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Environ Microbiol. 2002 Nov;4(11):764-9.

Recovery of novel bacterial diversity from a forested wetland impacted by reject coal.

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Department of Microbiology, University of Georgia, Athens, GA 30602-2605, USA.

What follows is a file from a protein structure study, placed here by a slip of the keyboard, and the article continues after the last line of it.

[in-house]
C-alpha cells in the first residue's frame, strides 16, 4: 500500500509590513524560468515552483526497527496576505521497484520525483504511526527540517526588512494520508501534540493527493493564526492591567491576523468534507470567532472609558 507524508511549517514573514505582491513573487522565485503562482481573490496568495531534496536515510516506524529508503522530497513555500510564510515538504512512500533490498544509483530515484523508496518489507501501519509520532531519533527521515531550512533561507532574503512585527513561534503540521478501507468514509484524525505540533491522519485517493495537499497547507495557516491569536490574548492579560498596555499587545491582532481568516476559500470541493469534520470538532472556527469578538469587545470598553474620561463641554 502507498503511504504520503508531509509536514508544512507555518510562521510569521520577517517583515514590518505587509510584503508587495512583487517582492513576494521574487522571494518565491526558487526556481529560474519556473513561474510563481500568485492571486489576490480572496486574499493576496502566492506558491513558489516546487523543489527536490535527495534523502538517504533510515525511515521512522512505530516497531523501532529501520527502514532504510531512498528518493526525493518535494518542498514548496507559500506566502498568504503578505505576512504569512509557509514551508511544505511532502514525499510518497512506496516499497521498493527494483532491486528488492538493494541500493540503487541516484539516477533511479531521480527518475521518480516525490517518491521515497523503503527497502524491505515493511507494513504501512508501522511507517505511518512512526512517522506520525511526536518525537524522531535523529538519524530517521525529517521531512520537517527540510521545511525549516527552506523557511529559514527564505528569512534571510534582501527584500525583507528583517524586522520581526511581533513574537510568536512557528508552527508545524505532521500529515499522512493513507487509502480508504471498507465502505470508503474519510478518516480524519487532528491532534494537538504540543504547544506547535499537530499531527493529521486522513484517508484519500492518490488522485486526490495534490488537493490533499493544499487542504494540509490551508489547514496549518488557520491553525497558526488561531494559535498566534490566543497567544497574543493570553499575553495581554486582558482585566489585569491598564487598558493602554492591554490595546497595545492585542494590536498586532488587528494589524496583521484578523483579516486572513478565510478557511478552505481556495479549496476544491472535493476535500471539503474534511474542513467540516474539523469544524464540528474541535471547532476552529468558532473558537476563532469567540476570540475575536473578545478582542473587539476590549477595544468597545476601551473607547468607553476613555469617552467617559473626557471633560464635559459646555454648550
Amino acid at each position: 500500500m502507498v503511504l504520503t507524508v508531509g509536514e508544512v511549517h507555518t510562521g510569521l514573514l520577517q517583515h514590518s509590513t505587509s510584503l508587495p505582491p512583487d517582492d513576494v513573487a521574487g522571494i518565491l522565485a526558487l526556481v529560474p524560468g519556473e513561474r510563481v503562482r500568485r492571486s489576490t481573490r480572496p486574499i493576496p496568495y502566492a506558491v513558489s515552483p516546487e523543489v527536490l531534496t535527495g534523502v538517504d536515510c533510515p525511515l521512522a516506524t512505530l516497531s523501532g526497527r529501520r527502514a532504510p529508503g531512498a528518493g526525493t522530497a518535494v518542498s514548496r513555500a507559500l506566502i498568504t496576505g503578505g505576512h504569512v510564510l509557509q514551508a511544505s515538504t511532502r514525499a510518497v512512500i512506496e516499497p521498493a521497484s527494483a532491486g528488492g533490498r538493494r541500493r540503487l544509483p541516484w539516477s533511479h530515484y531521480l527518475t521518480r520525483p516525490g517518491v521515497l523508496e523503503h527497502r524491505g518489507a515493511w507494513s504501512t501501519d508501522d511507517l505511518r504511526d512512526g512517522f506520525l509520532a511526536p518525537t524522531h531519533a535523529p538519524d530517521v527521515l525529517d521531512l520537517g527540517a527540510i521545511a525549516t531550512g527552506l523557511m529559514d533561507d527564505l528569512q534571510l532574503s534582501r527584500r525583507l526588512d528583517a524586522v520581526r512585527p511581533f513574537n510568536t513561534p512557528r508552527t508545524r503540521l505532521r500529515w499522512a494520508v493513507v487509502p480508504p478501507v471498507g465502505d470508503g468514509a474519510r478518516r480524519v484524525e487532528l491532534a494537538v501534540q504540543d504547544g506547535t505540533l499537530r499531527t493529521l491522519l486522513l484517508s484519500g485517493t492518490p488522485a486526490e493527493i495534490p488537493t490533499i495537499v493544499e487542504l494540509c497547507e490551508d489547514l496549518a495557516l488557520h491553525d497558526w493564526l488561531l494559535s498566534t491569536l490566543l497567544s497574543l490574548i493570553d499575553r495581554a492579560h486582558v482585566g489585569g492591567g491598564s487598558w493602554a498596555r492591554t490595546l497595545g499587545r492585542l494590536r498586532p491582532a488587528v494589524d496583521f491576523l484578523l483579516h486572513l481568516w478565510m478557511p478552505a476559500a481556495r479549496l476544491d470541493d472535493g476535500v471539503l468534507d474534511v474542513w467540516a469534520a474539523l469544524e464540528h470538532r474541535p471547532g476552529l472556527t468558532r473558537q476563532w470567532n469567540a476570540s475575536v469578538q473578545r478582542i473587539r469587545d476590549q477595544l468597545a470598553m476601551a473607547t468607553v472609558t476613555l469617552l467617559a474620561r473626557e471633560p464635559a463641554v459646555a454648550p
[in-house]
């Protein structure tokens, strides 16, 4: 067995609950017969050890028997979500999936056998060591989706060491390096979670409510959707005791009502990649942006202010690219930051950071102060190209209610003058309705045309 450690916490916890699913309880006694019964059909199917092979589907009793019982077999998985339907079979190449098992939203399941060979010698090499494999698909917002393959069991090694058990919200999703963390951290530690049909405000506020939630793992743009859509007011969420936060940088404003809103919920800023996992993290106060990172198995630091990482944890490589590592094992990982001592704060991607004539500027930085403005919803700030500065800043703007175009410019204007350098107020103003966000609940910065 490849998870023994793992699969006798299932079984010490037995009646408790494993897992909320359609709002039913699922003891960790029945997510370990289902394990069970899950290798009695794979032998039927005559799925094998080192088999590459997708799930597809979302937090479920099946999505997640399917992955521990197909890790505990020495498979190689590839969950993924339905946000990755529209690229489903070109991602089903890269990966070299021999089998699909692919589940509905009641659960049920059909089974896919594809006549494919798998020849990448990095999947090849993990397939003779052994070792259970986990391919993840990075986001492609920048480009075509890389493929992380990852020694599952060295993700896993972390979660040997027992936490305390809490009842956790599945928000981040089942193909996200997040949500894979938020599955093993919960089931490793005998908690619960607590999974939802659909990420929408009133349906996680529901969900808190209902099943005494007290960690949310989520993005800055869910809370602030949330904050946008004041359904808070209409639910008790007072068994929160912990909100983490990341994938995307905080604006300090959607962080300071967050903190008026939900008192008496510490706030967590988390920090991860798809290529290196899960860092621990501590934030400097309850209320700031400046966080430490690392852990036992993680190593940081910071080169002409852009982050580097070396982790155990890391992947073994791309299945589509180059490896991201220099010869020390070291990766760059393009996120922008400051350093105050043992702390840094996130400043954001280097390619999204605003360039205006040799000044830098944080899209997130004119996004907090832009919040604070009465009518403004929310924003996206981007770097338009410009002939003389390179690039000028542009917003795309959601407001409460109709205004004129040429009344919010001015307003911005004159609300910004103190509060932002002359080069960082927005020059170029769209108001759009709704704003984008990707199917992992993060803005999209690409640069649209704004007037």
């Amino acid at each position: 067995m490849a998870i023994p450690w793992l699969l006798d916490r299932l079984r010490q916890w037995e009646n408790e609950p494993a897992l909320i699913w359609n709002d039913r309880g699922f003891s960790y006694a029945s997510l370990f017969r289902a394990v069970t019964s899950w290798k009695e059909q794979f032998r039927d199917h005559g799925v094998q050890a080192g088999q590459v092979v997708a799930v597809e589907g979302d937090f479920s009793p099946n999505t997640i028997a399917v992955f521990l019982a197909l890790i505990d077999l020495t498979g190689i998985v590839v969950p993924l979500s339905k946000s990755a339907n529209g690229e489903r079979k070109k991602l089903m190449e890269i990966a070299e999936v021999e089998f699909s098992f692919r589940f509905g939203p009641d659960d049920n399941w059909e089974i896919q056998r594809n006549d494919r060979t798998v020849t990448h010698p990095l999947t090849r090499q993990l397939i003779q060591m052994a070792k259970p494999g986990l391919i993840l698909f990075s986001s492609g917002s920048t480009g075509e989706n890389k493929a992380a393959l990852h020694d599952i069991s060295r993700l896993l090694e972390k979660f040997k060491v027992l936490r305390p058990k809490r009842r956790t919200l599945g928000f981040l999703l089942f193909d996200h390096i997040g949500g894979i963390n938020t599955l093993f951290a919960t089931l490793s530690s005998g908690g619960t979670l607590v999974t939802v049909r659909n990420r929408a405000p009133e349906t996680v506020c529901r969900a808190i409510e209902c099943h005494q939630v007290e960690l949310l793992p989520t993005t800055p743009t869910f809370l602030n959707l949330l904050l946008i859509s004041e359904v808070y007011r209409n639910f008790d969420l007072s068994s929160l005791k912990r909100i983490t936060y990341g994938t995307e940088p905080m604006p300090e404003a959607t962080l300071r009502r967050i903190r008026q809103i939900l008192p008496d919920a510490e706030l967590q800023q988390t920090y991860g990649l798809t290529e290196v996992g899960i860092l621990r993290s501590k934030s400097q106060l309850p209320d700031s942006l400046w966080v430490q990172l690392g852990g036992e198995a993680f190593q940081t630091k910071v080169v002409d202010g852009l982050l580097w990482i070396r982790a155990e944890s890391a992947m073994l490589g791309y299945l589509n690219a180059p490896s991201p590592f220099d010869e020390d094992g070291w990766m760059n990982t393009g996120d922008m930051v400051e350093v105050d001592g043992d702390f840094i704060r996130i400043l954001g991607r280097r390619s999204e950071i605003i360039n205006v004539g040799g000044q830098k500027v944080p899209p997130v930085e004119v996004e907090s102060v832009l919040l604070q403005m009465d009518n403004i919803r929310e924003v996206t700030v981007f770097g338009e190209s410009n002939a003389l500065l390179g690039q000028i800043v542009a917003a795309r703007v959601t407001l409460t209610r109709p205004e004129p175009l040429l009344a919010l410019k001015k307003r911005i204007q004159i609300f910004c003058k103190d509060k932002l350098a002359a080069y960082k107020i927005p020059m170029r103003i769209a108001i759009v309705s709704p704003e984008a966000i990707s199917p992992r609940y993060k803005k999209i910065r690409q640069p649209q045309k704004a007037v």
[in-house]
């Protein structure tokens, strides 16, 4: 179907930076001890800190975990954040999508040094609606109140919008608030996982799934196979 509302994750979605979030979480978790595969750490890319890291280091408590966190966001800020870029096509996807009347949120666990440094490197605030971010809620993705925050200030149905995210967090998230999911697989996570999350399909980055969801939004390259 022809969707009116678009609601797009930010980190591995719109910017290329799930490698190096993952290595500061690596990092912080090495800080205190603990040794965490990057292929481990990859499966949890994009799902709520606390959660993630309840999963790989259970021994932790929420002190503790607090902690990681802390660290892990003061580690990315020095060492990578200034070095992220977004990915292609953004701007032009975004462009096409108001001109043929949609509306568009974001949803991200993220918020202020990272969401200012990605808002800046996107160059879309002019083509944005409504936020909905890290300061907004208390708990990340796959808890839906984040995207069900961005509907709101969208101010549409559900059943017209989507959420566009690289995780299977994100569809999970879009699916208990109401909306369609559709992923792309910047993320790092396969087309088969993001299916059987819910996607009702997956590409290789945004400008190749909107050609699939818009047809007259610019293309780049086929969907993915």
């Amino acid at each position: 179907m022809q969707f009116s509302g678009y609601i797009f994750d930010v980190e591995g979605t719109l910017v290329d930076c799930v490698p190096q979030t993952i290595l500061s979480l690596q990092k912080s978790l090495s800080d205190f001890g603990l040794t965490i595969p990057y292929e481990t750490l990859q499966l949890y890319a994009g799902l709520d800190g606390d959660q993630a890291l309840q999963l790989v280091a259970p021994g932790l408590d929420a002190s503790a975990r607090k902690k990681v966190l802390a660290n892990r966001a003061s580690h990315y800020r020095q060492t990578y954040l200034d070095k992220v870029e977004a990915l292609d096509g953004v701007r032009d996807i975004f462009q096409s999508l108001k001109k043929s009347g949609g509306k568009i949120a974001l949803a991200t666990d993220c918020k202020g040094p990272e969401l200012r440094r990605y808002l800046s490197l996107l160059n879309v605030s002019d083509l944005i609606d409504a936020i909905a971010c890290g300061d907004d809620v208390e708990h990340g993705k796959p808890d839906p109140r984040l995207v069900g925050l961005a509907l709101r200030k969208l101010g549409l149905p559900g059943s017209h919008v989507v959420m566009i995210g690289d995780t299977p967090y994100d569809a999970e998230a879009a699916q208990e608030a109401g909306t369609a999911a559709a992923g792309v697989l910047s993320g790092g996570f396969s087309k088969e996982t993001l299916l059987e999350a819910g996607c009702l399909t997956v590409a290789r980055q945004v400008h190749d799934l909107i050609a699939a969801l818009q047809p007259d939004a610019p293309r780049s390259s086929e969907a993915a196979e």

Sulphide mineral mining together with improperly contained sulphur-rich coal represents a significant environmental problem caused by leaching of toxic material. The Savannah River Site's D-area harbours a 22-year-old exposed reject coal pile (RCP) from which acidic, metal rich, saline runoff has impacted an adjacent forested wetland. In order to assess the bacterial community composition of this region, composite sediment samples were collected at three points along a contamination gradient (high, middle and no contamination) and processed for generation of bacterial and archaeal 16S rDNA clone libraries. Little sequence overlap occurred between the contaminated (RCP samples) and unimpacted sites, indicating that the majority of 16S rDNAs retrieved from the former represent organisms selected by the acidic runoff. Archaeal diversity within the RCP samples consisted mainly of sequences related to the genus Thermoplasma and to sequences of a novel type. Bacterial RCP libraries contained 16S rRNA genes related to isolates (Acidiphilium sp., Acidobacterium capsulatum, Ferromicrobium acidophilium and Leptospirillum ferrooxidans) and environmental clones previously retrieved from acidic habitats, including ones phylogenetically associated with organisms capable of sulphur and iron metabolism. These libraries also exhibited particularly novel 16S rDNA types not retrieved from other acid mine drainage habitats, indicating that significant diversity remains to be detected in acid mine drainage-type systems.

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